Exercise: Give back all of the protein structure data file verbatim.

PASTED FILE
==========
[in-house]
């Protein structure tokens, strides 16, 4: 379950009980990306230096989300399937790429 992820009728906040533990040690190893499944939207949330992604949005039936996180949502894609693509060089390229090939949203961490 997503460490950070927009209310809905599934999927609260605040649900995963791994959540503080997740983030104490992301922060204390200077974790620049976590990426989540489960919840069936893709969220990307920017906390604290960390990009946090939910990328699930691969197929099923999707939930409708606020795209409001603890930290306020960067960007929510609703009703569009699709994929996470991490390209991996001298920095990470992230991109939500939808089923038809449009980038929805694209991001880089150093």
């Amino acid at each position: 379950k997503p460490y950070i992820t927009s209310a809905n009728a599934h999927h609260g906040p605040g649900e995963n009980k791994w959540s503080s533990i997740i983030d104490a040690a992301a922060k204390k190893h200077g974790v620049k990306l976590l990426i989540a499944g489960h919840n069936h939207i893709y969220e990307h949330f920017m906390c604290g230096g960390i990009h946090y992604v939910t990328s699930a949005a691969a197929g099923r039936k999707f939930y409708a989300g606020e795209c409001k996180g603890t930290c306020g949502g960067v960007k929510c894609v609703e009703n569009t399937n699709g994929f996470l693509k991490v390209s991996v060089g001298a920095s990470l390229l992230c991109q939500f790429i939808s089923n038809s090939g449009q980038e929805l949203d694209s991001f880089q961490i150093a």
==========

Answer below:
[in-house]
């Protein structure tokens, strides 16, 4: 379950009980990306230096989300399937790429 992820009728906040533990040690190893499944939207949330992604949005039936996180949502894609693509060089390229090939949203961490 997503460490950070927009209310809905599934999927609260605040649900995963791994959540503080997740983030104490992301922060204390200077974790620049976590990426989540489960919840069936893709969220990307920017906390604290960390990009946090939910990328699930691969197929099923999707939930409708606020795209409001603890930290306020960067960007929510609703009703569009699709994929996470991490390209991996001298920095990470992230991109939500939808089923038809449009980038929805694209991001880089150093």
């Amino acid at each position: 379950k997503p460490y950070i992820t927009s209310a809905n009728a599934h999927h609260g906040p605040g649900e995963n009980k791994w959540s503080s533990i997740i983030d104490a040690a992301a922060k204390k190893h200077g974790v620049k990306l976590l990426i989540a499944g489960h919840n069936h939207i893709y969220e990307h949330f920017m906390c604290g230096g960390i990009h946090y992604v939910t990328s699930a949005a691969a197929g099923r039936k999707f939930y409708a989300g606020e795209c409001k996180g603890t930290c306020g949502g960067v960007k929510c894609v609703e009703n569009t399937n699709g994929f996470l693509k991490v390209s991996v060089g001298a920095s990470l390229l992230c991109q939500f790429i939808s089923n038809s090939g449009q980038e929805l949203d694209s991001f880089q961490i150093a």